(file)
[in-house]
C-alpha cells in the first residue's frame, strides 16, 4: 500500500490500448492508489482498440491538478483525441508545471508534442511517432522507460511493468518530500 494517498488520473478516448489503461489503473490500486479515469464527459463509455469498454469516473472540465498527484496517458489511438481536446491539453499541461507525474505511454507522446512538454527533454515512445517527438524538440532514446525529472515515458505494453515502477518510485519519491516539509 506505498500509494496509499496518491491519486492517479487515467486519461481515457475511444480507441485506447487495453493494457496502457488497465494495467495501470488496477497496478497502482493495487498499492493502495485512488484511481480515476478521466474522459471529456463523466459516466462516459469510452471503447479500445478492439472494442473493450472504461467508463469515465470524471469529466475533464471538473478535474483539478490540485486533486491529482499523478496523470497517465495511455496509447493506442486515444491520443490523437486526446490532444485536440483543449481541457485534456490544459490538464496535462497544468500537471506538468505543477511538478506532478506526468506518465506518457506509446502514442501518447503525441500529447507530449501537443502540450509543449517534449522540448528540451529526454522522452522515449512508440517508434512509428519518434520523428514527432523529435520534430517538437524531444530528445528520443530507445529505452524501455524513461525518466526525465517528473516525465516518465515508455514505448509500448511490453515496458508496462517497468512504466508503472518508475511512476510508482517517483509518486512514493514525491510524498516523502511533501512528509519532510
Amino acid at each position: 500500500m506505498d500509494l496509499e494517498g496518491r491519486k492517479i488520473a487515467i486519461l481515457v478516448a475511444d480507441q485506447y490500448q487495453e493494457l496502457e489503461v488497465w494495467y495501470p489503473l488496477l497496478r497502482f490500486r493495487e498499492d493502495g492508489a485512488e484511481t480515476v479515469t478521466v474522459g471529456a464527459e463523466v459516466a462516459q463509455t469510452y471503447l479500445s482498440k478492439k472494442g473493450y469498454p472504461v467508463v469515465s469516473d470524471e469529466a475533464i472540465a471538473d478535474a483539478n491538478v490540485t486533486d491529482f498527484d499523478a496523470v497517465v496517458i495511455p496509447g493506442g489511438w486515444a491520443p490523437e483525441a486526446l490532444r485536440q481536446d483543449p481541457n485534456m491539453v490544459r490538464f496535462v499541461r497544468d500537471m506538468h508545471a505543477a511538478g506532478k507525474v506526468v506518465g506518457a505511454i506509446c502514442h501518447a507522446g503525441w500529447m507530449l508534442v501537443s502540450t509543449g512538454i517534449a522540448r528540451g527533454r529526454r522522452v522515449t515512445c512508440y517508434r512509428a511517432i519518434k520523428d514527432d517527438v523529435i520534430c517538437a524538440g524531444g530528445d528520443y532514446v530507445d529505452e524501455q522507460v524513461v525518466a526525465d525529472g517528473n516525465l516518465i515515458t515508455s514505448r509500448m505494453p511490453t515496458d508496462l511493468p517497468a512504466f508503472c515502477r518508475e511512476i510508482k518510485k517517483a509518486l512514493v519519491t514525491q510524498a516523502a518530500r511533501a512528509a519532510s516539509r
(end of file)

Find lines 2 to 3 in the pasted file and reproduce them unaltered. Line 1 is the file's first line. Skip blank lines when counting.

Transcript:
C-alpha cells in the first residue's frame, strides 16, 4: 500500500490500448492508489482498440491538478483525441508545471508534442511517432522507460511493468518530500 494517498488520473478516448489503461489503473490500486479515469464527459463509455469498454469516473472540465498527484496517458489511438481536446491539453499541461507525474505511454507522446512538454527533454515512445517527438524538440532514446525529472515515458505494453515502477518510485519519491516539509 506505498500509494496509499496518491491519486492517479487515467486519461481515457475511444480507441485506447487495453493494457496502457488497465494495467495501470488496477497496478497502482493495487498499492493502495485512488484511481480515476478521466474522459471529456463523466459516466462516459469510452471503447479500445478492439472494442473493450472504461467508463469515465470524471469529466475533464471538473478535474483539478490540485486533486491529482499523478496523470497517465495511455496509447493506442486515444491520443490523437486526446490532444485536440483543449481541457485534456490544459490538464496535462497544468500537471506538468505543477511538478506532478506526468506518465506518457506509446502514442501518447503525441500529447507530449501537443502540450509543449517534449522540448528540451529526454522522452522515449512508440517508434512509428519518434520523428514527432523529435520534430517538437524531444530528445528520443530507445529505452524501455524513461525518466526525465517528473516525465516518465515508455514505448509500448511490453515496458508496462517497468512504466508503472518508475511512476510508482517517483509518486512514493514525491510524498516523502511533501512528509519532510
Amino acid at each position: 500500500m506505498d500509494l496509499e494517498g496518491r491519486k492517479i488520473a487515467i486519461l481515457v478516448a475511444d480507441q485506447y490500448q487495453e493494457l496502457e489503461v488497465w494495467y495501470p489503473l488496477l497496478r497502482f490500486r493495487e498499492d493502495g492508489a485512488e484511481t480515476v479515469t478521466v474522459g471529456a464527459e463523466v459516466a462516459q463509455t469510452y471503447l479500445s482498440k478492439k472494442g473493450y469498454p472504461v467508463v469515465s469516473d470524471e469529466a475533464i472540465a471538473d478535474a483539478n491538478v490540485t486533486d491529482f498527484d499523478a496523470v497517465v496517458i495511455p496509447g493506442g489511438w486515444a491520443p490523437e483525441a486526446l490532444r485536440q481536446d483543449p481541457n485534456m491539453v490544459r490538464f496535462v499541461r497544468d500537471m506538468h508545471a505543477a511538478g506532478k507525474v506526468v506518465g506518457a505511454i506509446c502514442h501518447a507522446g503525441w500529447m507530449l508534442v501537443s502540450t509543449g512538454i517534449a522540448r528540451g527533454r529526454r522522452v522515449t515512445c512508440y517508434r512509428a511517432i519518434k520523428d514527432d517527438v523529435i520534430c517538437a524538440g524531444g530528445d528520443y532514446v530507445d529505452e524501455q522507460v524513461v525518466a526525465d525529472g517528473n516525465l516518465i515515458t515508455s514505448r509500448m505494453p511490453t515496458d508496462l511493468p517497468a512504466f508503472c515502477r518508475e511512476i510508482k518510485k517517483a509518486l512514493v519519491t514525491q510524498a516523502a518530500r511533501a512528509a519532510s516539509r